I have a ridiculous number of channels available to me on DirectTV. And I pay a pretty price for them. Most I could care less about. The only thing I care about is rugby – which, to get, I need to subscribe to every petty, worthless piece of crap TV programming created in the last decade.
This weekend there is a really big game – the New Zealand All Blacks, the #1 ranked team in the world take on Ireland – who have never beaten them. There are normally two options for viewing. First, Pay Per View. Having paid a just ludicrous amount for the privilege of all that programming, I need to pay even more to watch the game under this scenario. The other option is Setanta Sports – an Irish sports channel way down the line-up at 617. Being an Irish-based channel you would think they’d cover the game. But no, instead we are going to get France vs. Canada – what is likely to be a boring and sad whitewash. What were they thinking?
Broadcasters don’t get the long tail. Moreover, they don’t get what customers want. They play to the masses, not to the long tail. But they have the bandwidth and technology to do it. What they are doing is driving people – like me – to companies that get the long tail. Companies like NetFlix and MediaZone.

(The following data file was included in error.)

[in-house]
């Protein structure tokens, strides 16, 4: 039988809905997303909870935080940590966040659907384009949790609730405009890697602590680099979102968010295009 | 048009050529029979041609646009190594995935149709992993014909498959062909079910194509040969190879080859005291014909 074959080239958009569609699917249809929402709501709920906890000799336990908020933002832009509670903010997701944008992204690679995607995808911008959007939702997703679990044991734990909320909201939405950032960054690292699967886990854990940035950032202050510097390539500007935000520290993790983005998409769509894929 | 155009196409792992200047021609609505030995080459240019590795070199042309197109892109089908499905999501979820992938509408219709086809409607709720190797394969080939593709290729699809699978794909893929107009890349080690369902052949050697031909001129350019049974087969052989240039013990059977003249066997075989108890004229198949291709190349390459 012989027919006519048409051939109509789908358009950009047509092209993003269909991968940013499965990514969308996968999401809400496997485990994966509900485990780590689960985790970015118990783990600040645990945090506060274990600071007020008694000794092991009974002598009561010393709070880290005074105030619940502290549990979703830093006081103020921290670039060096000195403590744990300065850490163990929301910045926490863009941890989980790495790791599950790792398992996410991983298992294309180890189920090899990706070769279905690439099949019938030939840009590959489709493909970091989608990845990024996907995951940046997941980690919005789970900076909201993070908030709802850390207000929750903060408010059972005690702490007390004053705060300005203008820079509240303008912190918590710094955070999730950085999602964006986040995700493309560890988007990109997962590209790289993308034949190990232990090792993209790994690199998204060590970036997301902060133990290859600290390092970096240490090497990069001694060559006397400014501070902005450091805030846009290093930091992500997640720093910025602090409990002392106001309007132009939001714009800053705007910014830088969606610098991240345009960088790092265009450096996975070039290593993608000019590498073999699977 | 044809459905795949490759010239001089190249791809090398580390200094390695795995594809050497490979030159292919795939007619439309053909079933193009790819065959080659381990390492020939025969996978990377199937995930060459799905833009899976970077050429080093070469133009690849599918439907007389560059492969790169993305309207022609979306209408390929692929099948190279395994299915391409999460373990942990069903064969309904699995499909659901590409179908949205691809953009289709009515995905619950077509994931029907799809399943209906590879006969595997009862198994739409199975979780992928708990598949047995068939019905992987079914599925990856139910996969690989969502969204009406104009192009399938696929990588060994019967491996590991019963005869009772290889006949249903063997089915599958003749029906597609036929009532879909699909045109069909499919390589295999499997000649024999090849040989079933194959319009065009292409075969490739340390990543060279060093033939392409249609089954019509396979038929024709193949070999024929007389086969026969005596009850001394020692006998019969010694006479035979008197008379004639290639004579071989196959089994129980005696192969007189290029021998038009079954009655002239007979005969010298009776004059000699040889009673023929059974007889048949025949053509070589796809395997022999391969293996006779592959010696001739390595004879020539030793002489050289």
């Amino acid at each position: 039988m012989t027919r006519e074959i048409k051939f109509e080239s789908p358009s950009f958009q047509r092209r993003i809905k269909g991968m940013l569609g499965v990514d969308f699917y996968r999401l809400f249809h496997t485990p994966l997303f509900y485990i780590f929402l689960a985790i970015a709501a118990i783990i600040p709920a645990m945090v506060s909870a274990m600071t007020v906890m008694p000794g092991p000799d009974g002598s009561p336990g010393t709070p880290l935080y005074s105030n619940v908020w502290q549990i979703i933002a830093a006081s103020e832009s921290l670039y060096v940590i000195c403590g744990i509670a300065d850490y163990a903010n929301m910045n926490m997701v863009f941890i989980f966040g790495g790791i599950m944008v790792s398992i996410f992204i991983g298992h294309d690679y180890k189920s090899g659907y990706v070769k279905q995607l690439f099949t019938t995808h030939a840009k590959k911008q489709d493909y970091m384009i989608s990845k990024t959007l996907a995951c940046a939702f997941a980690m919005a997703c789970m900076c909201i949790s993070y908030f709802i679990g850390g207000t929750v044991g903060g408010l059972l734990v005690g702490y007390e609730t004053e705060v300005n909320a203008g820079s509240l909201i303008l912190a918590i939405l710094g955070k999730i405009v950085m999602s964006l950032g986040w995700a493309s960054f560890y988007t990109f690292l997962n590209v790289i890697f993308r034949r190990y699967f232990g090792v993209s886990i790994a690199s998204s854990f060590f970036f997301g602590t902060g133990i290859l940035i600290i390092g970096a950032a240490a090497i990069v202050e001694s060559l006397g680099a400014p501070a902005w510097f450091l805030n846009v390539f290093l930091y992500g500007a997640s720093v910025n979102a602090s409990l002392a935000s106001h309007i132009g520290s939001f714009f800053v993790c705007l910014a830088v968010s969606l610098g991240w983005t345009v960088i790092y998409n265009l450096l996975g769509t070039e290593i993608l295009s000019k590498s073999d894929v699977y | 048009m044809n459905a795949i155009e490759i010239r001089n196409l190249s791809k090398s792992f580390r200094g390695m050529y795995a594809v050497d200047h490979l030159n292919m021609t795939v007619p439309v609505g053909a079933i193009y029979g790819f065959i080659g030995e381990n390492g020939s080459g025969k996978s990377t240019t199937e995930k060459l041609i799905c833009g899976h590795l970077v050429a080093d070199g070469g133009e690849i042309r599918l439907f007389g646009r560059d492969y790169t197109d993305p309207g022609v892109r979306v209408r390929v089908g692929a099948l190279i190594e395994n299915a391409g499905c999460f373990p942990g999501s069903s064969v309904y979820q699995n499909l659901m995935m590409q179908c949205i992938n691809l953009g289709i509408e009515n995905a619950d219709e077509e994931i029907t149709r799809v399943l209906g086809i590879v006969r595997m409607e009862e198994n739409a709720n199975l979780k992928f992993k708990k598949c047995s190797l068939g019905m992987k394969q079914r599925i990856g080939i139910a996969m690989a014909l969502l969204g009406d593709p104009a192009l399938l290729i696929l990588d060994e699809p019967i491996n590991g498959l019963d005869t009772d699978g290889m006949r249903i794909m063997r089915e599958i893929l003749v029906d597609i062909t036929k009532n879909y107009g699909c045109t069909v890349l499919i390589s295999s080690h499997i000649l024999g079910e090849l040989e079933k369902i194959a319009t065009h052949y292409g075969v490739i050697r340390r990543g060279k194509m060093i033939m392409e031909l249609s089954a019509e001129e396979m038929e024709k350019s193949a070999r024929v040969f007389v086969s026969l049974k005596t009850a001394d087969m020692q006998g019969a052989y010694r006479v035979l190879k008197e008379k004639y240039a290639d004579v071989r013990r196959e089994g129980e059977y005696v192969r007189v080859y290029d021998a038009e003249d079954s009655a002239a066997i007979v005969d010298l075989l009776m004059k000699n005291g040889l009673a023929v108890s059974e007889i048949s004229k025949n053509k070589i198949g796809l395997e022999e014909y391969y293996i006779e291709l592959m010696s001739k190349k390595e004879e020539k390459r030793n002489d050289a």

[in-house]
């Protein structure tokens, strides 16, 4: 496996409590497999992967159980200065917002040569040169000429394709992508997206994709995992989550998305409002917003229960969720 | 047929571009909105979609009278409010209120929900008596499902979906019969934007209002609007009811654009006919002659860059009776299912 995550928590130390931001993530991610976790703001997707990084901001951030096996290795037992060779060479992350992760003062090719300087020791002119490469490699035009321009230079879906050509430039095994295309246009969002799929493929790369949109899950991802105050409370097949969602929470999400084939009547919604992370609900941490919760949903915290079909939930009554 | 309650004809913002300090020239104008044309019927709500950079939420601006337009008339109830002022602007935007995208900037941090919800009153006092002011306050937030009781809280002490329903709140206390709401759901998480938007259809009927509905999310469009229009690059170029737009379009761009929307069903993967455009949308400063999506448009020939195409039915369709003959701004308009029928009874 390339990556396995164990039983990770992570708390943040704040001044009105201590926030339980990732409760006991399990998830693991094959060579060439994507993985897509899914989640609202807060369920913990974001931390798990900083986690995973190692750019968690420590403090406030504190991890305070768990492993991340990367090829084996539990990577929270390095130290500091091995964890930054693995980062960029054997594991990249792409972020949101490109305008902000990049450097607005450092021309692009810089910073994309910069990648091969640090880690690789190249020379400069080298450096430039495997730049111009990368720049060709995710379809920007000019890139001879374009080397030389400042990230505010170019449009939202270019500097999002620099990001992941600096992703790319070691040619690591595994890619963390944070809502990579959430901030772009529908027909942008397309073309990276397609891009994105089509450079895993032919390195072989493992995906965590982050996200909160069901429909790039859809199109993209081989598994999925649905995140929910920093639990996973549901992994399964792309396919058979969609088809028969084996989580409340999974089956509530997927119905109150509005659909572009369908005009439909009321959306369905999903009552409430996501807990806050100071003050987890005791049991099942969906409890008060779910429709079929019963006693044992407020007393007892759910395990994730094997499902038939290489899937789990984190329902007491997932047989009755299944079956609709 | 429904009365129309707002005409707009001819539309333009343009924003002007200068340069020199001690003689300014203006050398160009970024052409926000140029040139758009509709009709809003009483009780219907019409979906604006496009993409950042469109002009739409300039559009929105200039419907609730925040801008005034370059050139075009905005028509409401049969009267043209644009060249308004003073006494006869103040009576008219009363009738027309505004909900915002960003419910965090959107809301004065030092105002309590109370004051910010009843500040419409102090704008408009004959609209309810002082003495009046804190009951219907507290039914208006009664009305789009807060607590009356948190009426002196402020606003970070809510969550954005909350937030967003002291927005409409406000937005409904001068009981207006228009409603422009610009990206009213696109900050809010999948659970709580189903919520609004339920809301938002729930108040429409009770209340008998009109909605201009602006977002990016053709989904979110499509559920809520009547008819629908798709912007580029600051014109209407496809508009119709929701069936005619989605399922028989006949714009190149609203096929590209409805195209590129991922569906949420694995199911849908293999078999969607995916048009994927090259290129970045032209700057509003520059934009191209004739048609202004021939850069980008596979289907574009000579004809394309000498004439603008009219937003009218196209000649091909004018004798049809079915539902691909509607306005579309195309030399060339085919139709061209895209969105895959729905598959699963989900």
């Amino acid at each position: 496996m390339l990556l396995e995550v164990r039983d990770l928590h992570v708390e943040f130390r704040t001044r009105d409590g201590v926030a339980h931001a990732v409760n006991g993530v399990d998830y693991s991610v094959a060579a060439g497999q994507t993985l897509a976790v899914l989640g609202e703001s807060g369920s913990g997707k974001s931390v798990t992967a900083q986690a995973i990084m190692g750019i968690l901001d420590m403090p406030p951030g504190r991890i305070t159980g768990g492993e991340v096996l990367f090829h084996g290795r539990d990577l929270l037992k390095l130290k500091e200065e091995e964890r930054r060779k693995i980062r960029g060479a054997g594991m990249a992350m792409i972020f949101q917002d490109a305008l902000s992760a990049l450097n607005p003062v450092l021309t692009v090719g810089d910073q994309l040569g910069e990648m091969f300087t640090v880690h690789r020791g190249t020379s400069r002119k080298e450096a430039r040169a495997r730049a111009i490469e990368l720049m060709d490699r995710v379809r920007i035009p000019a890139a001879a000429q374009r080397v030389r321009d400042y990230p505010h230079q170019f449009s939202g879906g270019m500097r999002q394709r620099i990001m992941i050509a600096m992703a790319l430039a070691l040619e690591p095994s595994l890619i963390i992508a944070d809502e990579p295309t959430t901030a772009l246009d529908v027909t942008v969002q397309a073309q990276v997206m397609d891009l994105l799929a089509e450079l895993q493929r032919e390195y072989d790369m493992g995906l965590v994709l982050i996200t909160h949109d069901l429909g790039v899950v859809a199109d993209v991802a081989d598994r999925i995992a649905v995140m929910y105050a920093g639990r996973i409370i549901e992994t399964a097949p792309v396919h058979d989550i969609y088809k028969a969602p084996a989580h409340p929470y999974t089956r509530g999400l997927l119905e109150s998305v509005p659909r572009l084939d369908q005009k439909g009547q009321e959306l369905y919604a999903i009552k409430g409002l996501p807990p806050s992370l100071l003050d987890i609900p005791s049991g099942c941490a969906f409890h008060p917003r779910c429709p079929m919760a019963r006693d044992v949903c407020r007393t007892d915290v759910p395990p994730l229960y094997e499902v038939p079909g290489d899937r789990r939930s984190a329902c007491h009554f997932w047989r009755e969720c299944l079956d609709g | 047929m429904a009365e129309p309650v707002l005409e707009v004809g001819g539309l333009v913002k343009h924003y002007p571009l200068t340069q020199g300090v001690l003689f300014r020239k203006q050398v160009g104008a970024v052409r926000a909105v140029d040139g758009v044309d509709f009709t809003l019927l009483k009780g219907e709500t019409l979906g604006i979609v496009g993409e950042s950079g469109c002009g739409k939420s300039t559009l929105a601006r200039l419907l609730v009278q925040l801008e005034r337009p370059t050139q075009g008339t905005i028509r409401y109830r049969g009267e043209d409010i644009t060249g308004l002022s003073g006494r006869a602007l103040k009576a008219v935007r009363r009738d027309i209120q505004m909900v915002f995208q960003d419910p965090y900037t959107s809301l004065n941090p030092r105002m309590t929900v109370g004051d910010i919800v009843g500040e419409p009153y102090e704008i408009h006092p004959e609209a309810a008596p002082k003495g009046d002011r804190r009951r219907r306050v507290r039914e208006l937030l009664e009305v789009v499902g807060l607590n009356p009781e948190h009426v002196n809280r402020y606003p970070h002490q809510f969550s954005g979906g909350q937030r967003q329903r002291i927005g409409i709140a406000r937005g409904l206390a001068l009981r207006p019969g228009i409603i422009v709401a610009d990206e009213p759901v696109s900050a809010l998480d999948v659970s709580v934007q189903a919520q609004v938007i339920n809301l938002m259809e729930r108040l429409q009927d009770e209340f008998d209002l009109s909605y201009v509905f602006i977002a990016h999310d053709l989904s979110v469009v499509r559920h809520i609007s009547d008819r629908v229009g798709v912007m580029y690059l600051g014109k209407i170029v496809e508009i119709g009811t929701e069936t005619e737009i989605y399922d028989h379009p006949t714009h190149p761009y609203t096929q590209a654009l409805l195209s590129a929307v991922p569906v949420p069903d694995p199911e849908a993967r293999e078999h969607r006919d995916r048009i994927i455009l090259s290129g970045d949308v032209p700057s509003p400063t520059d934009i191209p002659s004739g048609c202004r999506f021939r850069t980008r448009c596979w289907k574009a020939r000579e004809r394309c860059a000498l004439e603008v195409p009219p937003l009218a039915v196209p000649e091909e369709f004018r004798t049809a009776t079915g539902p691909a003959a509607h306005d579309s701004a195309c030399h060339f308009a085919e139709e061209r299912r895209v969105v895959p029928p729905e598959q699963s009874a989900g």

So, instead of paying for DirectTV and Setanta Sports I’m going to subscribe to MediaZone and get the games in all their 60’s Godzilla movie style. It’ll suck. I’ll listen to the games live on the radio at the same time to account for the buffering issues and shakes and jitters. But what I won’t do is pay for lousy programming decisions and a complete lack of understanding of what the consumer wants. I don’t want to pay for an entire season of sports but only get a fraction of the games being played. I want to get the season and the games.
This is the power afforded to me by the Web. Those that get the Long Tail will survive. Those that don’t will die – slowly for sure, but eventually technology and smart marketers will catch them.